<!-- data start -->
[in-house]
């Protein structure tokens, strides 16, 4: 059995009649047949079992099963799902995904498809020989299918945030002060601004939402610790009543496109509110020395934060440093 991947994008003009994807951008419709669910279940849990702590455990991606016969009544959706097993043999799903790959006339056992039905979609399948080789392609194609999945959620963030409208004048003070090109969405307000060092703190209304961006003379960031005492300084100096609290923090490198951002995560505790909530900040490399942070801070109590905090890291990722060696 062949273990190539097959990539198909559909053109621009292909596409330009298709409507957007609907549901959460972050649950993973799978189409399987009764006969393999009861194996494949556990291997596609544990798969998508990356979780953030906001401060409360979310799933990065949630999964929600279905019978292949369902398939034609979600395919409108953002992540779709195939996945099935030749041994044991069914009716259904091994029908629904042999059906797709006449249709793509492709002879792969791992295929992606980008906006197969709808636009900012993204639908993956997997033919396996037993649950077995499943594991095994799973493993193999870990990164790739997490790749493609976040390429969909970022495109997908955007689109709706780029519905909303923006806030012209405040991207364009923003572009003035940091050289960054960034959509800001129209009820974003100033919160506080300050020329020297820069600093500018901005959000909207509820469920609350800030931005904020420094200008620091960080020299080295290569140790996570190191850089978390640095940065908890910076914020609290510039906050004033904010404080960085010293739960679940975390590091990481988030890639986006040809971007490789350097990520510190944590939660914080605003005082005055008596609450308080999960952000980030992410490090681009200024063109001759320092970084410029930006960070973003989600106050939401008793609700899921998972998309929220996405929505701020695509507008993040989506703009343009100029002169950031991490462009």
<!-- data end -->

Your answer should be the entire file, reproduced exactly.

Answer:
[in-house]
């Protein structure tokens, strides 16, 4: 059995009649047949079992099963799902995904498809020989299918945030002060601004939402610790009543496109509110020395934060440093 991947994008003009994807951008419709669910279940849990702590455990991606016969009544959706097993043999799903790959006339056992039905979609399948080789392609194609999945959620963030409208004048003070090109969405307000060092703190209304961006003379960031005492300084100096609290923090490198951002995560505790909530900040490399942070801070109590905090890291990722060696 062949273990190539097959990539198909559909053109621009292909596409330009298709409507957007609907549901959460972050649950993973799978189409399987009764006969393999009861194996494949556990291997596609544990798969998508990356979780953030906001401060409360979310799933990065949630999964929600279905019978292949369902398939034609979600395919409108953002992540779709195939996945099935030749041994044991069914009716259904091994029908629904042999059906797709006449249709793509492709002879792969791992295929992606980008906006197969709808636009900012993204639908993956997997033919396996037993649950077995499943594991095994799973493993193999870990990164790739997490790749493609976040390429969909970022495109997908955007689109709706780029519905909303923006806030012209405040991207364009923003572009003035940091050289960054960034959509800001129209009820974003100033919160506080300050020329020297820069600093500018901005959000909207509820469920609350800030931005904020420094200008620091960080020299080295290569140790996570190191850089978390640095940065908890910076914020609290510039906050004033904010404080960085010293739960679940975390590091990481988030890639986006040809971007490789350097990520510190944590939660914080605003005082005055008596609450308080999960952000980030992410490090681009200024063109001759320092970084410029930006960070973003989600106050939401008793609700899921998972998309929220996405929505701020695509507008993040989506703009343009100029002169950031991490462009």